ArtsAutosBooksBusinessEducationEntertainmentFamilyFashionFoodGamesGenderHealthHolidaysHomeHubPagesPersonal FinancePetsPoliticsReligionSportsTechnologyTravel
  • »
  • Education and Science»
  • Life Sciences»
  • Marine Biology»
  • Marine Life

Tips to Prevent a Shark Attack

Updated on August 11, 2014

Before 1916, shark attacks were rarely reported. In fact, many people did not consider sharks to be dangerous. Since 1916, hundreds of shark attacks have been reported and many of the attacks have proven fatal. Florida has the highest number of shark attack reports, with a total of 295 and rising since 2001. Hawaii has had 65 reported cases between 2001 - 2013.

According to the Florida Program for Shark Research, there are three main reasons way shark attacks are on the rise. One of these reasons is due to an increase is shark populations, which is a good sign to the overall health of the ocean's ecosystem. Another reason is because more people are choosing to head to the beach for some rest and relaxation. In fact, about 200 million people head to a US beach for a vacation, therefore, more people are getting in the water. The third reason is due to climate change and warmer waters.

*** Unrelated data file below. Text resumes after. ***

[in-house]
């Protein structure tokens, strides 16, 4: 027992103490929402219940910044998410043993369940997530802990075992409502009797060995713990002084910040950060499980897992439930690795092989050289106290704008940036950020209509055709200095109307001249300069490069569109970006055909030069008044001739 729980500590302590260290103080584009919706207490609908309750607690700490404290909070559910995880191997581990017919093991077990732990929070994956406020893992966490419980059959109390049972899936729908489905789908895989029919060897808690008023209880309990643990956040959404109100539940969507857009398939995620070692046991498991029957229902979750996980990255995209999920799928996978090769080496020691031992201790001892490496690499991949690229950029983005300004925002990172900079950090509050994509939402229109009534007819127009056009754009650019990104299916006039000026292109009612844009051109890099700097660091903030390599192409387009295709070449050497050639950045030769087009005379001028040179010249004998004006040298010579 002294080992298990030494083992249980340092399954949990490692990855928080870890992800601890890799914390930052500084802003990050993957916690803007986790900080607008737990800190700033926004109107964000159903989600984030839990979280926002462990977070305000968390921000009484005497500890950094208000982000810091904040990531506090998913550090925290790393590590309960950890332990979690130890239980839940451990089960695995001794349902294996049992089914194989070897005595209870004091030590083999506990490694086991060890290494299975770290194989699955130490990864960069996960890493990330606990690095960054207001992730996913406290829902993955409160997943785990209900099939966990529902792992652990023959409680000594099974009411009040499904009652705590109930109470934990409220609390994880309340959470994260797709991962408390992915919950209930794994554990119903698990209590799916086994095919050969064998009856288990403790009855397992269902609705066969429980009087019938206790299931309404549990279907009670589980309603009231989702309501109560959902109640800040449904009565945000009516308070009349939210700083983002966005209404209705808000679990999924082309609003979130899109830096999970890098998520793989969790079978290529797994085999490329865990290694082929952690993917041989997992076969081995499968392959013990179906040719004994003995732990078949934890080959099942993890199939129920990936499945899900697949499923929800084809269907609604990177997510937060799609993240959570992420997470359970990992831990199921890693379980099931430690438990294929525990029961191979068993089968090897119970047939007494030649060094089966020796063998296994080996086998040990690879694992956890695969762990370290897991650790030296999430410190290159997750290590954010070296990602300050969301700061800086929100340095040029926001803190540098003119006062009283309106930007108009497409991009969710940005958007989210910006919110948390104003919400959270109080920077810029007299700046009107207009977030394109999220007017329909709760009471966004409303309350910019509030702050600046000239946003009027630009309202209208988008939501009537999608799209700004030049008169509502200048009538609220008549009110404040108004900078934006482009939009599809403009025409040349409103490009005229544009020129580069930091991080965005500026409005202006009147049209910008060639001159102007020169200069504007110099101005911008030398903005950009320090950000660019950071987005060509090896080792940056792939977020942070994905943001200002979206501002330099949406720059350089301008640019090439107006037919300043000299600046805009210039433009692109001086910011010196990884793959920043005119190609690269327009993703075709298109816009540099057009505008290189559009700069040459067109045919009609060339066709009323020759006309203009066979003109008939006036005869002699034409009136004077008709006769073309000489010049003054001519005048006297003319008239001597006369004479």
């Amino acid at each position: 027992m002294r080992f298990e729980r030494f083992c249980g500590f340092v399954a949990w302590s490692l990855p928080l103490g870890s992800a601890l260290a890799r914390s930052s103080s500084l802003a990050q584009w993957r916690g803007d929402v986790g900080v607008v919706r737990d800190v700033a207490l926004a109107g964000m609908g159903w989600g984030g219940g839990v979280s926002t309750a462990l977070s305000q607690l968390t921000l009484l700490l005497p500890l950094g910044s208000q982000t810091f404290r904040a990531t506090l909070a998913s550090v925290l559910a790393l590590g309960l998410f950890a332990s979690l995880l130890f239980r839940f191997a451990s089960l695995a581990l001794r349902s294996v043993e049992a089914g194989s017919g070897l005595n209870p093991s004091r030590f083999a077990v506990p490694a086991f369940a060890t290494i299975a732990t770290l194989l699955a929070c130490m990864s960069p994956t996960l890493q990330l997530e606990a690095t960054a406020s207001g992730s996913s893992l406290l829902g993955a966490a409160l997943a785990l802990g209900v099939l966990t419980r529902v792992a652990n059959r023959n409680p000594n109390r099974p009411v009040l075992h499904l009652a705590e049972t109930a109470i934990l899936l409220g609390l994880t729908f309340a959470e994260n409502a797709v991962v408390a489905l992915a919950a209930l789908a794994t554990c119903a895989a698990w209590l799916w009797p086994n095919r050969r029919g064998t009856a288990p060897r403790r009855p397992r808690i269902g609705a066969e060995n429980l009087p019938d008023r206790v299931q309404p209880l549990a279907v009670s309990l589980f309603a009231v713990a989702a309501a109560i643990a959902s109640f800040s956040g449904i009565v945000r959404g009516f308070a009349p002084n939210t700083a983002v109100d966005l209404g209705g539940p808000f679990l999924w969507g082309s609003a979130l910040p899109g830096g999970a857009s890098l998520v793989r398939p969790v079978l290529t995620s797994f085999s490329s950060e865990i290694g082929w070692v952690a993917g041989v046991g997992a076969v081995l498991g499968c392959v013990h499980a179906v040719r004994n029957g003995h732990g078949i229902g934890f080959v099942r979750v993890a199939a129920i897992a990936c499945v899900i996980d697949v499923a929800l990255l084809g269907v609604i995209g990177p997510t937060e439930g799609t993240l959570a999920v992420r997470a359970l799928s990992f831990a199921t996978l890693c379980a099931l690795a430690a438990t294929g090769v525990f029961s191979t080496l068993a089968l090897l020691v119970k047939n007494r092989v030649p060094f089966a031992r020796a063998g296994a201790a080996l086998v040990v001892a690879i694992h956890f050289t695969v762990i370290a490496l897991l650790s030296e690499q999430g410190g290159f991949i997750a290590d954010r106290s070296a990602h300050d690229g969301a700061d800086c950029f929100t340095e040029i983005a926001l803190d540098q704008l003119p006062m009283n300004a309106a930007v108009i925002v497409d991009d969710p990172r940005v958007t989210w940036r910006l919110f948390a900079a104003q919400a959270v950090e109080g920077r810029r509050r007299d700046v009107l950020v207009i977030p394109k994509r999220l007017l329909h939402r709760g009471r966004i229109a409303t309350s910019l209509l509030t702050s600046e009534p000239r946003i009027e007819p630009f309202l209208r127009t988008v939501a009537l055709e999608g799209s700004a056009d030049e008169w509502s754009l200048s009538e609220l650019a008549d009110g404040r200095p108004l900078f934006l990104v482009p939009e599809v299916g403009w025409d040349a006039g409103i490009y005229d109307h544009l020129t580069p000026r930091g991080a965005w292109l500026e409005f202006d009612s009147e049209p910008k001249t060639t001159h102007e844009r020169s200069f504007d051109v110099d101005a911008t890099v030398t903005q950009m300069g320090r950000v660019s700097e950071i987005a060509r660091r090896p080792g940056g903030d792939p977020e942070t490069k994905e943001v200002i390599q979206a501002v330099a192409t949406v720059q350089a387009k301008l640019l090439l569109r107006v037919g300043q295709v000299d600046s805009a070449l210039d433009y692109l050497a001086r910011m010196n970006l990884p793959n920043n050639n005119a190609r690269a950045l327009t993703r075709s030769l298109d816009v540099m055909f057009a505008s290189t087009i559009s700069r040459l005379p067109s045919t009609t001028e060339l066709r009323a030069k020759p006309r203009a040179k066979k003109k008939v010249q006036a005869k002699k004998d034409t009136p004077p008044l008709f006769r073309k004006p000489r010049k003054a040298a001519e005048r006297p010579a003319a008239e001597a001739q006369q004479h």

Although biologists are still learning about various patterns with sharks, there are still more studies that must be done. With the increase in shark attacks, for whatever the reason, people need to be more aware of what is in the water with them. There are some tips to keep in mind that may help deter a shark attack.

Reported Shark Attacks in the United States (2009-2013)


Time of Day

Knowing when not to go swimming will help reduce the risk of being attacked. Many sharks, especially Great White and Bull sharks, hunt during early morning hours and at sunset. The reasoning behind this is nocturnal creatures begin to find their hiding place while the day creatures begin to come out of theirs. The same concept applies at dusk because diurnal creatures begin to find hiding places while nocturnal creatures begin to emerge. This causes a wide range of prey available to the sharks. The full moon brings high tide which brings more life throughout the shallow waters.